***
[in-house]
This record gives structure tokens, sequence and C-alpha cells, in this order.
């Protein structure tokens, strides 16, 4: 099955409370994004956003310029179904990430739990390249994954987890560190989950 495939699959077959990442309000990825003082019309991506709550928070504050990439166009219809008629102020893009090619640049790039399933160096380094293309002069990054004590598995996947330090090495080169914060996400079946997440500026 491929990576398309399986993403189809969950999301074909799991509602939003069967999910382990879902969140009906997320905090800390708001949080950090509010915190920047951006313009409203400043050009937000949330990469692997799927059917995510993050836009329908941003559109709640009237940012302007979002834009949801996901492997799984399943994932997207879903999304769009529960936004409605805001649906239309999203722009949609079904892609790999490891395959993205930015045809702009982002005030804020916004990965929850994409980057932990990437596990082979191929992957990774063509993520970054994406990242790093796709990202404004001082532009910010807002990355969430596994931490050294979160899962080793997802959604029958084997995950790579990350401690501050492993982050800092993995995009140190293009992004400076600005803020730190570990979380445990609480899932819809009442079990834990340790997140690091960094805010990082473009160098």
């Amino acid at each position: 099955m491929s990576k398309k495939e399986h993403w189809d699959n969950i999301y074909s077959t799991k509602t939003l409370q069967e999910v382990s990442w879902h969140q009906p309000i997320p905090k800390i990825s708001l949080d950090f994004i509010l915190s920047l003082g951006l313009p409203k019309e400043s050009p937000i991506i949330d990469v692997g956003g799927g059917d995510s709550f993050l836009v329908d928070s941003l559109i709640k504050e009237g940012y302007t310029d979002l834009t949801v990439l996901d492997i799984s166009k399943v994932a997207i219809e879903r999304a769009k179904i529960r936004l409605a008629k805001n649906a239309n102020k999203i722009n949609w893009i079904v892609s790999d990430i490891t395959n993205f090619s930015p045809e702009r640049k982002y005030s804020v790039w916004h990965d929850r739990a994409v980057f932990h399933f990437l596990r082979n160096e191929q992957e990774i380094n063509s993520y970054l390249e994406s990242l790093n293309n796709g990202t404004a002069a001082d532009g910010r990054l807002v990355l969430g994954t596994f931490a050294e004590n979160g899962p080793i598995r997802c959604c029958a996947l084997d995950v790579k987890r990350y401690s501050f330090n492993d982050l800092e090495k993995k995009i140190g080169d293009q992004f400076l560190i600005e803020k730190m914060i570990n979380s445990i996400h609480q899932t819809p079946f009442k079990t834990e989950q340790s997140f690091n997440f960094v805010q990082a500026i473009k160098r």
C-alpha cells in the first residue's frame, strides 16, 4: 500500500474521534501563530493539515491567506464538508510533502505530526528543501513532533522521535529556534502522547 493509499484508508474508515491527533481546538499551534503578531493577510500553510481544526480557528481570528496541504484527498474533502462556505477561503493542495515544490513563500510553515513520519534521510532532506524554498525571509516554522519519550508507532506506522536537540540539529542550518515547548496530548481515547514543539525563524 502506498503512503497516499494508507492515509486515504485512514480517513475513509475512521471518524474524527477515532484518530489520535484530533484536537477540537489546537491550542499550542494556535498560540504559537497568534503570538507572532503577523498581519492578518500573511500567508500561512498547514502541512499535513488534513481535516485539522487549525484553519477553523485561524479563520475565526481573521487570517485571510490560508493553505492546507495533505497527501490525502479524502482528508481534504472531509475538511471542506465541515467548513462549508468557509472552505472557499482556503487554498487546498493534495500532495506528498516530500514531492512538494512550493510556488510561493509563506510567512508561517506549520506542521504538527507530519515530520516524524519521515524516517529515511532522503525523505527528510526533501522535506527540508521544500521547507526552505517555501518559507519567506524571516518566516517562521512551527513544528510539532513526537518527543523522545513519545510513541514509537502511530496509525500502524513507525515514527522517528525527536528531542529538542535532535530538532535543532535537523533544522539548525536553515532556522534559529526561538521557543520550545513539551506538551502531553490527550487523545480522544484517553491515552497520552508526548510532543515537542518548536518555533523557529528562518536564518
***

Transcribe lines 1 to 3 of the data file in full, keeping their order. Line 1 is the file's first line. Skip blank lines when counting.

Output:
[in-house]
This record gives structure tokens, sequence and C-alpha cells, in this order.
């Protein structure tokens, strides 16, 4: 099955409370994004956003310029179904990430739990390249994954987890560190989950 495939699959077959990442309000990825003082019309991506709550928070504050990439166009219809008629102020893009090619640049790039399933160096380094293309002069990054004590598995996947330090090495080169914060996400079946997440500026 491929990576398309399986993403189809969950999301074909799991509602939003069967999910382990879902969140009906997320905090800390708001949080950090509010915190920047951006313009409203400043050009937000949330990469692997799927059917995510993050836009329908941003559109709640009237940012302007979002834009949801996901492997799984399943994932997207879903999304769009529960936004409605805001649906239309999203722009949609079904892609790999490891395959993205930015045809702009982002005030804020916004990965929850994409980057932990990437596990082979191929992957990774063509993520970054994406990242790093796709990202404004001082532009910010807002990355969430596994931490050294979160899962080793997802959604029958084997995950790579990350401690501050492993982050800092993995995009140190293009992004400076600005803020730190570990979380445990609480899932819809009442079990834990340790997140690091960094805010990082473009160098």